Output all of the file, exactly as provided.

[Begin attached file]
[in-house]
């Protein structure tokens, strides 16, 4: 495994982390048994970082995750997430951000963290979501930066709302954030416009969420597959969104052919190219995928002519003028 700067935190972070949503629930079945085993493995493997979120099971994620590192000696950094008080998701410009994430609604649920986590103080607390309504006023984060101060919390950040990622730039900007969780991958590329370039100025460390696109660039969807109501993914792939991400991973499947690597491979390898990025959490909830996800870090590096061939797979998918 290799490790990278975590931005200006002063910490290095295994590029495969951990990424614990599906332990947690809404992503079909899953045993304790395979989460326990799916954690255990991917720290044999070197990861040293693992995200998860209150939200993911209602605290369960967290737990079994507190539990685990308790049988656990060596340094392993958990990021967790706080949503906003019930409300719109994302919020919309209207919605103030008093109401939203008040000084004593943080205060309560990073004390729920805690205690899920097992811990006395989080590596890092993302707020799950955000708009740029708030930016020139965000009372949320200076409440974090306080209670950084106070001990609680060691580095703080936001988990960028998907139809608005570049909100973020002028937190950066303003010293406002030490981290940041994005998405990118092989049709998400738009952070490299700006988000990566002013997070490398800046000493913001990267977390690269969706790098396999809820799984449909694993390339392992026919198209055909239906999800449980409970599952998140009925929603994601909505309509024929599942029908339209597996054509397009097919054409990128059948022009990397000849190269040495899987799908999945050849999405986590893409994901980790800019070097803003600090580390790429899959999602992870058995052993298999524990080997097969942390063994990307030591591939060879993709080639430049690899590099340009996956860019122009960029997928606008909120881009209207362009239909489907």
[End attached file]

[in-house]
């Protein structure tokens, strides 16, 4: 495994982390048994970082995750997430951000963290979501930066709302954030416009969420597959969104052919190219995928002519003028 700067935190972070949503629930079945085993493995493997979120099971994620590192000696950094008080998701410009994430609604649920986590103080607390309504006023984060101060919390950040990622730039900007969780991958590329370039100025460390696109660039969807109501993914792939991400991973499947690597491979390898990025959490909830996800870090590096061939797979998918 290799490790990278975590931005200006002063910490290095295994590029495969951990990424614990599906332990947690809404992503079909899953045993304790395979989460326990799916954690255990991917720290044999070197990861040293693992995200998860209150939200993911209602605290369960967290737990079994507190539990685990308790049988656990060596340094392993958990990021967790706080949503906003019930409300719109994302919020919309209207919605103030008093109401939203008040000084004593943080205060309560990073004390729920805690205690899920097992811990006395989080590596890092993302707020799950955000708009740029708030930016020139965000009372949320200076409440974090306080209670950084106070001990609680060691580095703080936001988990960028998907139809608005570049909100973020002028937190950066303003010293406002030490981290940041994005998405990118092989049709998400738009952070490299700006988000990566002013997070490398800046000493913001990267977390690269969706790098396999809820799984449909694993390339392992026919198209055909239906999800449980409970599952998140009925929603994601909505309509024929599942029908339209597996054509397009097919054409990128059948022009990397000849190269040495899987799908999945050849999405986590893409994901980790800019070097803003600090580390790429899959999602992870058995052993298999524990080997097969942390063994990307030591591939060879993709080639430049690899590099340009996956860019122009960029997928606008909120881009209207362009239909489907």